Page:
Asking forgiveness is the only way you will know if a person truly forgives you. It’s the only way you know that you have a chance at starting over with them.
The final step in owning your failure is to rebuild trust. If you’ve broken trust in a relationship, you are just kidding yourself to think you can start over if you don’t do the hard work of rebuilding trust. Forgiveness is free. But trust is earned and it proves whether or not your apology was sincere.
In July, Pastor Sten preached a sermon on confession and he said: “Genuine confession leads to genuine change.” That’s what I’m talking about here.
In the early church, Paul wrote to a group of Christians, reprimanding them for their immoral behavior. After they changed their ways, Paul wrote them a second letter saying this:
I am happy, not because you were made sorry, but because your sorrow led you to change your ways. Godly sorrow brings a change of behavior …and leaves no regret… -Corinthians 7:9,10
A change of behavior is the ultimate proof that I am truly sorry for what I’ve done and am serious about starting over.
If your failure involved money, you need to pay for the loss. If your failure involved lack of follow through, you need to start following through on your promises. If your failure involved immoral behavior, you need to provide people with assurances that your behavior will not happen again. Sometimes rebuilding trust involves doing things you’ve never done.
Now, I’ve shown you some bad examples of people owning their mistakes. I want to show you a good example. Marion Jones won 3 gold medals at the 2000 Summer Olympics in Sydney, Australia. She was considered the fastest woman in the world but was later stripped of the titles after admitting doping.
Marion has had to start over. She spent six months in jail, so she started over socially. She went bankrupt and had to sell her home, so she started over financially. She got divorced, so she started over relationally. And she lost her running career so she had to start her sports career over again too. It all started by her admitting, expressing sorrow, and asking forgiveness. Today she rebuilds trust by offering the “Take A Brake” program to help young people make better decisions. I like this quote from her:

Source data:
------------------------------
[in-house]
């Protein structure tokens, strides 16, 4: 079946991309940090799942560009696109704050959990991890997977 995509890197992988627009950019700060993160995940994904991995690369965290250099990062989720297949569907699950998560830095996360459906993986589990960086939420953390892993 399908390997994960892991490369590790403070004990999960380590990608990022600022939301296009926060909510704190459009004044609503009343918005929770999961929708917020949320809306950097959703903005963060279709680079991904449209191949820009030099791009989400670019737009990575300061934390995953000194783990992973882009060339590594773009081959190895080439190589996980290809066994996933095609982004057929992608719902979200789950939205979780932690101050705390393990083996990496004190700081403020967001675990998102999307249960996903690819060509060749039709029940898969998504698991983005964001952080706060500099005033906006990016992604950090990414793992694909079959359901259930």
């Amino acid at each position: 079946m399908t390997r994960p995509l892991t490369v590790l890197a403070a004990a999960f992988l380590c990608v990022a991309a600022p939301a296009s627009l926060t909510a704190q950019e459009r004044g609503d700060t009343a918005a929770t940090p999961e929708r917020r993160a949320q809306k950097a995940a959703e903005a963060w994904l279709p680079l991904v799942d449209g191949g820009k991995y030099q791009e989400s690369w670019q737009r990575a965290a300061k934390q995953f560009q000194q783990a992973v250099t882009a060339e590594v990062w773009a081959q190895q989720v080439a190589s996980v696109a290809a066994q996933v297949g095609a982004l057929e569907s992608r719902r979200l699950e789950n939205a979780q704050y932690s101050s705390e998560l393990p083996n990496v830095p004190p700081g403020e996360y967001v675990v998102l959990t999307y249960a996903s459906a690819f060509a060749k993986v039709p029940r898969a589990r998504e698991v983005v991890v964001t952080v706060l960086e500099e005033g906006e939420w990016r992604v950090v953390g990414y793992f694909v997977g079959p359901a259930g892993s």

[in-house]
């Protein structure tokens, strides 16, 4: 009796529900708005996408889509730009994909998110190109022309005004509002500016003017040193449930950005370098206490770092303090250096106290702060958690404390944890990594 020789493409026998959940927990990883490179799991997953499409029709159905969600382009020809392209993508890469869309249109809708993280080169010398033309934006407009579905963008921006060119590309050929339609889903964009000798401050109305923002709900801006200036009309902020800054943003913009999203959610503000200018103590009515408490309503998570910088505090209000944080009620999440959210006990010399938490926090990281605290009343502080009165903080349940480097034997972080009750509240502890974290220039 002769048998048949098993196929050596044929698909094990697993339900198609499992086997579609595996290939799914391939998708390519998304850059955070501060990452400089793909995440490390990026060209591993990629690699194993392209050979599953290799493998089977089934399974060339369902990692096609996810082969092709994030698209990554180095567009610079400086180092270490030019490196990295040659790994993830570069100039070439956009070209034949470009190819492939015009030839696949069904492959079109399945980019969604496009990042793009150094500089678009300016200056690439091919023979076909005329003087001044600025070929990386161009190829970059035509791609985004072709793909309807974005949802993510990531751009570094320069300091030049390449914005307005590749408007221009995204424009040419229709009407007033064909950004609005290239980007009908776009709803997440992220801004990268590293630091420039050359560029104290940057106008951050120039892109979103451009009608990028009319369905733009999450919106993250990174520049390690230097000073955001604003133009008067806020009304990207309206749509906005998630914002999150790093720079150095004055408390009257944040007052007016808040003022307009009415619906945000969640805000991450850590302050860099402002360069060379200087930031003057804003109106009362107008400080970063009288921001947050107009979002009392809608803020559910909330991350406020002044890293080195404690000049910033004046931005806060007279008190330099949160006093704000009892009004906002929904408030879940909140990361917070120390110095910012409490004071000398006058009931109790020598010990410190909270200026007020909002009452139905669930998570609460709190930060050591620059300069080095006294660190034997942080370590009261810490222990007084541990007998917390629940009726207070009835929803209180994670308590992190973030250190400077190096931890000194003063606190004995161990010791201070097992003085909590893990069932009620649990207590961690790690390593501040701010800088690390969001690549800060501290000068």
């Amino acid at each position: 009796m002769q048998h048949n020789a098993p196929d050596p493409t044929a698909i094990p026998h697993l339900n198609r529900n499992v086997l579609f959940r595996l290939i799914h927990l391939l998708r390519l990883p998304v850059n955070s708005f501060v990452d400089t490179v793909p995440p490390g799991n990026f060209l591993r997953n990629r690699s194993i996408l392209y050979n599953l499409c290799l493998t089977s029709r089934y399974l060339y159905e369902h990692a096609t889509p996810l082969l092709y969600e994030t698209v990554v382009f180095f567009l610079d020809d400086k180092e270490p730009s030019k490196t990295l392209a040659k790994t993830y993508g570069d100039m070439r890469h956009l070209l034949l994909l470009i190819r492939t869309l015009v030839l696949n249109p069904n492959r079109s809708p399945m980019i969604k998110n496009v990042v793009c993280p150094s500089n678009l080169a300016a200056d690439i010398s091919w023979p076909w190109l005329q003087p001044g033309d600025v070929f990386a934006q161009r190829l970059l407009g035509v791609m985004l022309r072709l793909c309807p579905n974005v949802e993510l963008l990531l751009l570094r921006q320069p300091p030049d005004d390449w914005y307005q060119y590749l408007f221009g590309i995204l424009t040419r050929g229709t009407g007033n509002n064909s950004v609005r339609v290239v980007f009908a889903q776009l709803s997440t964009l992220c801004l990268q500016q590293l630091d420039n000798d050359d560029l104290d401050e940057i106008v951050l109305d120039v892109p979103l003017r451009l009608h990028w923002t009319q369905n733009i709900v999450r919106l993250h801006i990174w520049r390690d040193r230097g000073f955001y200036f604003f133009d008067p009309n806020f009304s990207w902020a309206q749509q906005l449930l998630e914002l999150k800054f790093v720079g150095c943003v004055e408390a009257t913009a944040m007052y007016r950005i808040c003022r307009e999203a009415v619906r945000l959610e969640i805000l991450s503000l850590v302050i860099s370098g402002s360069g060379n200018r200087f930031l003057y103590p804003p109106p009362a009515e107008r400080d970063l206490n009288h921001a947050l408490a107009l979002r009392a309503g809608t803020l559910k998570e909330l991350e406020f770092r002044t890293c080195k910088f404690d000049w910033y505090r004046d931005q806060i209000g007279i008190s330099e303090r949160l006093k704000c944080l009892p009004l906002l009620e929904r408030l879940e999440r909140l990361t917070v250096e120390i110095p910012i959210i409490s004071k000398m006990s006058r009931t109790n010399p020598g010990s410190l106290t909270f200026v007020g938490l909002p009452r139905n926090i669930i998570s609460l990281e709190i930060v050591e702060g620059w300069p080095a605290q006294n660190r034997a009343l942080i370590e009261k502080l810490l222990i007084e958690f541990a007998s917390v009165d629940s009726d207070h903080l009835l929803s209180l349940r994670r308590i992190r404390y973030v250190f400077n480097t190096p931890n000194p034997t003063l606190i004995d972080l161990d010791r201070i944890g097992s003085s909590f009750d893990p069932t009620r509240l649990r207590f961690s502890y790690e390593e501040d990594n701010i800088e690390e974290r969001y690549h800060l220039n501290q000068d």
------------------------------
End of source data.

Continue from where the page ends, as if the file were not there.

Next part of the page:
It’s important for people to know that it’s possible to make a mistake in your life, but it’s what you do after the mistake that people are going to remember you by. -Marion Jones
If you’ve made a mistake, I hope you want to start over. But before you do, own it. Before you can start over, you need to own your past. Some of you started over without owning your past, and you feel it. Something has never been quite right even years after your failure. You need to press pause on your life and own your past, so you can successfully move into the future.
Many of the issues I talked about in these last two posts are complicated. For example, one person asked me who you should admit your faults to. Should you tell the world like Marion Jones did? Marion told the world because she lied to the world. So it was appropriate to hold a press conference. The rule is, you only apologize to the people you offended or to whom your failure affected.
If you are unsure of what to do, contact me and I’m happy to meet and help you walk through some next steps. I want to help you get your life back on track.
If you would like to hear this entire message in podcast form, you can listen to it here. If you know someone who could really use this message right now, be sure to share this post with them. And if you’d like to talk about some of these issues, please comment below. I’d love to talk more about this important subject of Starting Over.